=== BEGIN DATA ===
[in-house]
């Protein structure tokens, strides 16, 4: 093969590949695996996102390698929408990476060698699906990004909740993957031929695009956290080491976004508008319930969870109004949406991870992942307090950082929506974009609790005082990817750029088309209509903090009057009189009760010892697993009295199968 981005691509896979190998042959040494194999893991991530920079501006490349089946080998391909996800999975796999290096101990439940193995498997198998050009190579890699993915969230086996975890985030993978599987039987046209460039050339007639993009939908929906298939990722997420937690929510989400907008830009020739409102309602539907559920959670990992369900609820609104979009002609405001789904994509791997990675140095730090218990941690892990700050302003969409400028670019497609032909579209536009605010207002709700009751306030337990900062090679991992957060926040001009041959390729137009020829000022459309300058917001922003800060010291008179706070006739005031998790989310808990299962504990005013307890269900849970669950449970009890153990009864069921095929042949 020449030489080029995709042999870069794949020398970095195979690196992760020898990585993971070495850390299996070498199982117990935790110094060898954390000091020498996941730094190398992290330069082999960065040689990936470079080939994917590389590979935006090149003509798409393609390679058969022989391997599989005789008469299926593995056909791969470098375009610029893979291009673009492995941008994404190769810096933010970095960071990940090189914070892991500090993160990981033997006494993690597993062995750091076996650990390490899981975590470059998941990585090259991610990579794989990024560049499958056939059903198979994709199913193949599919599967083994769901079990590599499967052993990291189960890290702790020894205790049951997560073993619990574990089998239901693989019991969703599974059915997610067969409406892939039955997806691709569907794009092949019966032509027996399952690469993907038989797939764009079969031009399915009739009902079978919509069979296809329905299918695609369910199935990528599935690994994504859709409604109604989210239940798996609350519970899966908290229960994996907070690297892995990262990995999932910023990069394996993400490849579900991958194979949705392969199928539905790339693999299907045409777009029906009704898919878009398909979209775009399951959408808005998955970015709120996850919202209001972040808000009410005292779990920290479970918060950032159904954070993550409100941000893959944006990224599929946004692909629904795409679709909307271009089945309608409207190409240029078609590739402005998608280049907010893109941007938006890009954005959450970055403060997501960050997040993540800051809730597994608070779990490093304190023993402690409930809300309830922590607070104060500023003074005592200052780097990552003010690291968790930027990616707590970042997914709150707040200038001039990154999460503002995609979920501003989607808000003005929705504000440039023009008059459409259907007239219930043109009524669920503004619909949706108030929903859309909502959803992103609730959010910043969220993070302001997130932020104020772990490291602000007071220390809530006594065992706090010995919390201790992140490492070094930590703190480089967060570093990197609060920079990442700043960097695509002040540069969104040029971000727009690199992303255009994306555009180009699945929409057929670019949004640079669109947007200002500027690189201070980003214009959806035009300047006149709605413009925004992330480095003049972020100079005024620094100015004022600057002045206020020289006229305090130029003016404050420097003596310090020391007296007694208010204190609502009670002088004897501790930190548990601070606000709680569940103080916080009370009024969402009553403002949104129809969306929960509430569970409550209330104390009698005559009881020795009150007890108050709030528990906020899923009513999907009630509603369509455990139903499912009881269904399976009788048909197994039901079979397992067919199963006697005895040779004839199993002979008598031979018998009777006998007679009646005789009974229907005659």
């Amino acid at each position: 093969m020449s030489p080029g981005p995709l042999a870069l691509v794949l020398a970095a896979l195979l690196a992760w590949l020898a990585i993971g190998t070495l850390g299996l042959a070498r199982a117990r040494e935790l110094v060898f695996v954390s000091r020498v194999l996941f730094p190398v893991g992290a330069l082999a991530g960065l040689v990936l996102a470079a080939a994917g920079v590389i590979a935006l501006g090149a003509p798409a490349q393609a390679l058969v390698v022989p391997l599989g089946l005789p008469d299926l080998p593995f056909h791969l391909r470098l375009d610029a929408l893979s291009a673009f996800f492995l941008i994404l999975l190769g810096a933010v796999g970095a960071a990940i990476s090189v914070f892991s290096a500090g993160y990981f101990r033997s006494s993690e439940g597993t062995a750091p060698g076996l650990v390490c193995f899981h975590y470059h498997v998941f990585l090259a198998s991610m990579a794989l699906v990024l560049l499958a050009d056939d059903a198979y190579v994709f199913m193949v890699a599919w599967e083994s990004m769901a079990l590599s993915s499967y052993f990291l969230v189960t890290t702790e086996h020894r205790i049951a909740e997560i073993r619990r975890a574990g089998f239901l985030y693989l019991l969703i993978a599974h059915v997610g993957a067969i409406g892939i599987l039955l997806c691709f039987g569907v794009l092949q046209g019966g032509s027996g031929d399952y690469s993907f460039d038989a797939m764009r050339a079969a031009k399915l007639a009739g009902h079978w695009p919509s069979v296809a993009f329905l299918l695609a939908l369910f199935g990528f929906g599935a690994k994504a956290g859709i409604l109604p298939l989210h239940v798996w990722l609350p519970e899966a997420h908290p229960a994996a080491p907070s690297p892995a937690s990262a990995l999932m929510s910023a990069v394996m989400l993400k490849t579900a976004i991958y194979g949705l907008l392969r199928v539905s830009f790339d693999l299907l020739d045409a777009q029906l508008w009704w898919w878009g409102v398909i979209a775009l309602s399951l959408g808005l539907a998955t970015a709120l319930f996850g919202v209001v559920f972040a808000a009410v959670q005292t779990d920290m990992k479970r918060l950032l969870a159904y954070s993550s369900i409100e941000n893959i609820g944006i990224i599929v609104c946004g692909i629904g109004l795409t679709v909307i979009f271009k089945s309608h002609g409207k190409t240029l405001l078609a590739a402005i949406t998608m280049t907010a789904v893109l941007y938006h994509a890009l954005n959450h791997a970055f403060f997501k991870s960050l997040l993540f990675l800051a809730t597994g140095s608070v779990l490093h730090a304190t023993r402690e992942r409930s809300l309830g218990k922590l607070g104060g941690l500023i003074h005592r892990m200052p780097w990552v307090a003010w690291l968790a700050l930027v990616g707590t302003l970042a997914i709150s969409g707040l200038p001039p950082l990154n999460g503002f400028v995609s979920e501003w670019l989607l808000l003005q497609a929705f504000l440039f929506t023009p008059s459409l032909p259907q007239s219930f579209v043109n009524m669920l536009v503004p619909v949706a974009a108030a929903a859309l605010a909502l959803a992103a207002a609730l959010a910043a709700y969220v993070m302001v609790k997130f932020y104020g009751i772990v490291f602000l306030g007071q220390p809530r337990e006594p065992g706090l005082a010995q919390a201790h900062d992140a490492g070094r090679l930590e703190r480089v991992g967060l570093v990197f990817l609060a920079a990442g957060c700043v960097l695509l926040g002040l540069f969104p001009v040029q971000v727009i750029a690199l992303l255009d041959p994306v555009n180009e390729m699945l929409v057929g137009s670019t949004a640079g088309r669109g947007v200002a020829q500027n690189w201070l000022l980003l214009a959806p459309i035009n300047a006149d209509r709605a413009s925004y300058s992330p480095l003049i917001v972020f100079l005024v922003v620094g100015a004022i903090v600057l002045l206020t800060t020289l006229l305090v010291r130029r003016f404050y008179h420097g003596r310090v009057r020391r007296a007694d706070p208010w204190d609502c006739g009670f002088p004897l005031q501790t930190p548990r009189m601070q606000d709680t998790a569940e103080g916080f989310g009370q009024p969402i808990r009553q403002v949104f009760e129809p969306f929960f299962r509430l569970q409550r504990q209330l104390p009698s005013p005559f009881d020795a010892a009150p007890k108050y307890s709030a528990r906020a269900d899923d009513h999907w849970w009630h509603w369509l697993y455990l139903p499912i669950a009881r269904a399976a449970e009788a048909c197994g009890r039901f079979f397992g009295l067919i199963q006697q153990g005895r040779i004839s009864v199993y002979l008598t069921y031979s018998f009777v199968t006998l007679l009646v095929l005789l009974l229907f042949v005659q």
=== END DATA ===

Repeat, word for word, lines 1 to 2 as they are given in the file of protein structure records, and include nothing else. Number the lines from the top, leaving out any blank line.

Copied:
[in-house]
């Protein structure tokens, strides 16, 4: 093969590949695996996102390698929408990476060698699906990004909740993957031929695009956290080491976004508008319930969870109004949406991870992942307090950082929506974009609790005082990817750029088309209509903090009057009189009760010892697993009295199968 981005691509896979190998042959040494194999893991991530920079501006490349089946080998391909996800999975796999290096101990439940193995498997198998050009190579890699993915969230086996975890985030993978599987039987046209460039050339007639993009939908929906298939990722997420937690929510989400907008830009020739409102309602539907559920959670990992369900609820609104979009002609405001789904994509791997990675140095730090218990941690892990700050302003969409400028670019497609032909579209536009605010207002709700009751306030337990900062090679991992957060926040001009041959390729137009020829000022459309300058917001922003800060010291008179706070006739005031998790989310808990299962504990005013307890269900849970669950449970009890153990009864069921095929042949 020449030489080029995709042999870069794949020398970095195979690196992760020898990585993971070495850390299996070498199982117990935790110094060898954390000091020498996941730094190398992290330069082999960065040689990936470079080939994917590389590979935006090149003509798409393609390679058969022989391997599989005789008469299926593995056909791969470098375009610029893979291009673009492995941008994404190769810096933010970095960071990940090189914070892991500090993160990981033997006494993690597993062995750091076996650990390490899981975590470059998941990585090259991610990579794989990024560049499958056939059903198979994709199913193949599919599967083994769901079990590599499967052993990291189960890290702790020894205790049951997560073993619990574990089998239901693989019991969703599974059915997610067969409406892939039955997806691709569907794009092949019966032509027996399952690469993907038989797939764009079969031009399915009739009902079978919509069979296809329905299918695609369910199935990528599935690994994504859709409604109604989210239940798996609350519970899966908290229960994996907070690297892995990262990995999932910023990069394996993400490849579900991958194979949705392969199928539905790339693999299907045409777009029906009704898919878009398909979209775009399951959408808005998955970015709120996850919202209001972040808000009410005292779990920290479970918060950032159904954070993550409100941000893959944006990224599929946004692909629904795409679709909307271009089945309608409207190409240029078609590739402005998608280049907010893109941007938006890009954005959450970055403060997501960050997040993540800051809730597994608070779990490093304190023993402690409930809300309830922590607070104060500023003074005592200052780097990552003010690291968790930027990616707590970042997914709150707040200038001039990154999460503002995609979920501003989607808000003005929705504000440039023009008059459409259907007239219930043109009524669920503004619909949706108030929903859309909502959803992103609730959010910043969220993070302001997130932020104020772990490291602000007071220390809530006594065992706090010995919390201790992140490492070094930590703190480089967060570093990197609060920079990442700043960097695509002040540069969104040029971000727009690199992303255009994306555009180009699945929409057929670019949004640079669109947007200002500027690189201070980003214009959806035009300047006149709605413009925004992330480095003049972020100079005024620094100015004022600057002045206020020289006229305090130029003016404050420097003596310090020391007296007694208010204190609502009670002088004897501790930190548990601070606000709680569940103080916080009370009024969402009553403002949104129809969306929960509430569970409550209330104390009698005559009881020795009150007890108050709030528990906020899923009513999907009630509603369509455990139903499912009881269904399976009788048909197994039901079979397992067919199963006697005895040779004839199993002979008598031979018998009777006998007679009646005789009974229907005659």